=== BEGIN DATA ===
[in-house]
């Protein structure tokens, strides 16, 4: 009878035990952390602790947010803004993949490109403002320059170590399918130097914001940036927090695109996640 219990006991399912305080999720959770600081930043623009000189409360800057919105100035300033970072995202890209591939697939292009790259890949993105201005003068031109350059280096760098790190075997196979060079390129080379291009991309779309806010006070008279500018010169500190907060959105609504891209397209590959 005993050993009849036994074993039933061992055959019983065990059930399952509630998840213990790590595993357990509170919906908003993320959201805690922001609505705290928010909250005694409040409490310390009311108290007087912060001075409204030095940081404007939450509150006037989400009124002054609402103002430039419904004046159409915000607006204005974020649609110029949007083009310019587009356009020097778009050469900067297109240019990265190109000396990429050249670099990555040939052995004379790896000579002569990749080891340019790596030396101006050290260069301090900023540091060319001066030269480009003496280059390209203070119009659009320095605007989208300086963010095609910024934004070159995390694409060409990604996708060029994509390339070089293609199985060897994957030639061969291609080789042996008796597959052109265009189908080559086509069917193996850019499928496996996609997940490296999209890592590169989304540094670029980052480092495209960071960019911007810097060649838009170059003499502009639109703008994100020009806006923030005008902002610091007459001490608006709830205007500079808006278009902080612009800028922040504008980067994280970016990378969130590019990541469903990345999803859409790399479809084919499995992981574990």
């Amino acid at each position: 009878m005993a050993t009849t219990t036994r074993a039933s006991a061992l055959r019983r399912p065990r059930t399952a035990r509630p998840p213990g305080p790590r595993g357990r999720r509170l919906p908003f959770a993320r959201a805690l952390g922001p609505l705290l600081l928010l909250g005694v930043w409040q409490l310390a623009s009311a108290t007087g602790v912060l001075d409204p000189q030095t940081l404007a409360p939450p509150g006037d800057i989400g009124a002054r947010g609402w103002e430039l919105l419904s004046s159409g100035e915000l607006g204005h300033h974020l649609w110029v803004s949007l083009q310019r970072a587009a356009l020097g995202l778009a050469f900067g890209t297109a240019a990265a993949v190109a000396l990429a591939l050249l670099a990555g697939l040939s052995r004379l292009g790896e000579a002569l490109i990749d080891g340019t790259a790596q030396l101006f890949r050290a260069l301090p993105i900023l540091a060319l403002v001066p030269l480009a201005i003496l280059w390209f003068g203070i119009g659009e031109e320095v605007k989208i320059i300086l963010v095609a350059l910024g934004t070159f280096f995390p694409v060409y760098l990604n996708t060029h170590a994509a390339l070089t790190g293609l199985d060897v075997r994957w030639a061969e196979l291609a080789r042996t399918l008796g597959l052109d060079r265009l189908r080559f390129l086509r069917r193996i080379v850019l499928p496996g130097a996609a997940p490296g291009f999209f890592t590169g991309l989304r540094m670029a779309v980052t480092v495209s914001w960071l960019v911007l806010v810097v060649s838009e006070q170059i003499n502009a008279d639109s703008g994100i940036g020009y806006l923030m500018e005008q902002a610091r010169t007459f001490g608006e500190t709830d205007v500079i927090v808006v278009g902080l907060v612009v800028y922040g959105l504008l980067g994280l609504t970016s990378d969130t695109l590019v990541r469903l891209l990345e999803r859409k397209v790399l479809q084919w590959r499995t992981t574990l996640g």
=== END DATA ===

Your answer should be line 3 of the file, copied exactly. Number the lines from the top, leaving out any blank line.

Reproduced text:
């Amino acid at each position: 009878m005993a050993t009849t219990t036994r074993a039933s006991a061992l055959r019983r399912p065990r059930t399952a035990r509630p998840p213990g305080p790590r595993g357990r999720r509170l919906p908003f959770a993320r959201a805690l952390g922001p609505l705290l600081l928010l909250g005694v930043w409040q409490l310390a623009s009311a108290t007087g602790v912060l001075d409204p000189q030095t940081l404007a409360p939450p509150g006037d800057i989400g009124a002054r947010g609402w103002e430039l919105l419904s004046s159409g100035e915000l607006g204005h300033h974020l649609w110029v803004s949007l083009q310019r970072a587009a356009l020097g995202l778009a050469f900067g890209t297109a240019a990265a993949v190109a000396l990429a591939l050249l670099a990555g697939l040939s052995r004379l292009g790896e000579a002569l490109i990749d080891g340019t790259a790596q030396l101006f890949r050290a260069l301090p993105i900023l540091a060319l403002v001066p030269l480009a201005i003496l280059w390209f003068g203070i119009g659009e031109e320095v605007k989208i320059i300086l963010v095609a350059l910024g934004t070159f280096f995390p694409v060409y760098l990604n996708t060029h170590a994509a390339l070089t790190g293609l199985d060897v075997r994957w030639a061969e196979l291609a080789r042996t399918l008796g597959l052109d060079r265009l189908r080559f390129l086509r069917r193996i080379v850019l499928p496996g130097a996609a997940p490296g291009f999209f890592t590169g991309l989304r540094m670029a779309v980052t480092v495209s914001w960071l960019v911007l806010v810097v060649s838009e006070q170059i003499n502009a008279d639109s703008g994100i940036g020009y806006l923030m500018e005008q902002a610091r010169t007459f001490g608006e500190t709830d205007v500079i927090v808006v278009g902080l907060v612009v800028y922040g959105l504008l980067g994280l609504t970016s990378d969130t695109l590019v990541r469903l891209l990345e999803r859409k397209v790399l479809q084919w590959r499995t992981t574990l996640g």